Corona maker AB InBev warns of profits fall after £132m coronavirus hit

27 February 2020, 10:34

Beer
Alcohol Drinking – Stock. Picture: PA

The brewer saw lost sales in China of around 285 million US dollars (£221 million) in the first two months of 2020 alone.

Brewer Anheuser-Busch InBev has warned over the steepest decline in quarterly profit for at least a decade after coronavirus cost it around 170 million US dollars (£132 million) in lost profit.

The world’s biggest brewing giant, which is behind the Corona, Budweiser and Stella Artois brands, forecast first quarter earnings will tumble by about 10% after the virus outbreak saw demand slump in China as it also coincided with the Chinese New Year, sending its shares 8% lower.

AB InBev estimates the earnings hit across China after seeing around 285 million US dollars (£221 million) of lost sales in the first two months of 2020 alone due to coronavirus – also known as Covid-19.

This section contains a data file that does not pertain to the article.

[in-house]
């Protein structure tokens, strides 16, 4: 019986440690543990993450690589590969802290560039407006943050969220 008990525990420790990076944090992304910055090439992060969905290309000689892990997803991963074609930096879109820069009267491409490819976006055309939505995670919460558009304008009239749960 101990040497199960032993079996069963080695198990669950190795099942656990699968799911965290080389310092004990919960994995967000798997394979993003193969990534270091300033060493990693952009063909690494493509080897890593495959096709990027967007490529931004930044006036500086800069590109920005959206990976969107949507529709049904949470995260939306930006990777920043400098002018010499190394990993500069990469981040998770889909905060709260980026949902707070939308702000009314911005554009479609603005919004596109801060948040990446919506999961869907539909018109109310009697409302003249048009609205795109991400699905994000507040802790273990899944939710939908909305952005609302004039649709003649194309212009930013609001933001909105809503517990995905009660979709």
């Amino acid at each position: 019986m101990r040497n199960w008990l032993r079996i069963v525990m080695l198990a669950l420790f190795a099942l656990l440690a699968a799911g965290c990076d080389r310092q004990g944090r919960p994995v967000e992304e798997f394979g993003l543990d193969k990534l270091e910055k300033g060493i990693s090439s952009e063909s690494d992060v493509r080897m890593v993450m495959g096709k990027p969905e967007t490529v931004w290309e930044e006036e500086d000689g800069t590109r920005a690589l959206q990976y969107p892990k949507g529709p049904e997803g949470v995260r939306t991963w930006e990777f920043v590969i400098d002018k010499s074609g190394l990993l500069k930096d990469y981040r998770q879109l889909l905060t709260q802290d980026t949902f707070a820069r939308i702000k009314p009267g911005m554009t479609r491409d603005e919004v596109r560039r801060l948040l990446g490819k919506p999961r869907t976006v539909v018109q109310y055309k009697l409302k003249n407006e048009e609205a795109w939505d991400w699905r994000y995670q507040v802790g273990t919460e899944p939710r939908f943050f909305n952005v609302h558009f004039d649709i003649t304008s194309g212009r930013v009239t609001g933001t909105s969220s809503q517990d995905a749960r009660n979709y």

The Belgium-based group said: “The impact of the Covid-19 virus outbreak on our business continues to evolve.

“The outbreak has led to a significant decline in demand in China in both on-premise and in-home channels.

“Additionally, demand during the Chinese New Year was lower than in previous years as it coincided with the beginning of this outbreak.”

Its warning comes amid a swathe of company alerts over the impact of coronavirus on demand and supply, with Microsoft also adding to the growing list.

The US tech giant revealed overnight it will miss revenue guidance for its Windows and Surfaces businesses and blamed uncertainty over coronavirus and an impact on its supply chain, while a raft of UK firms also revealed the toll taken on Thursday, including banking giant Standard Chartered.

AB InBev also admitted its 2019 performance was “below our expectations” as net profits slumped to 114 million US dollars (£88 million) in the final three months from 456 million US dollars (£353 million) a year earlier.

Underlying earnings fell 3% over the full-year to 21.1 billion US dollars (£16.3 billion).

By Press Association

Happening Now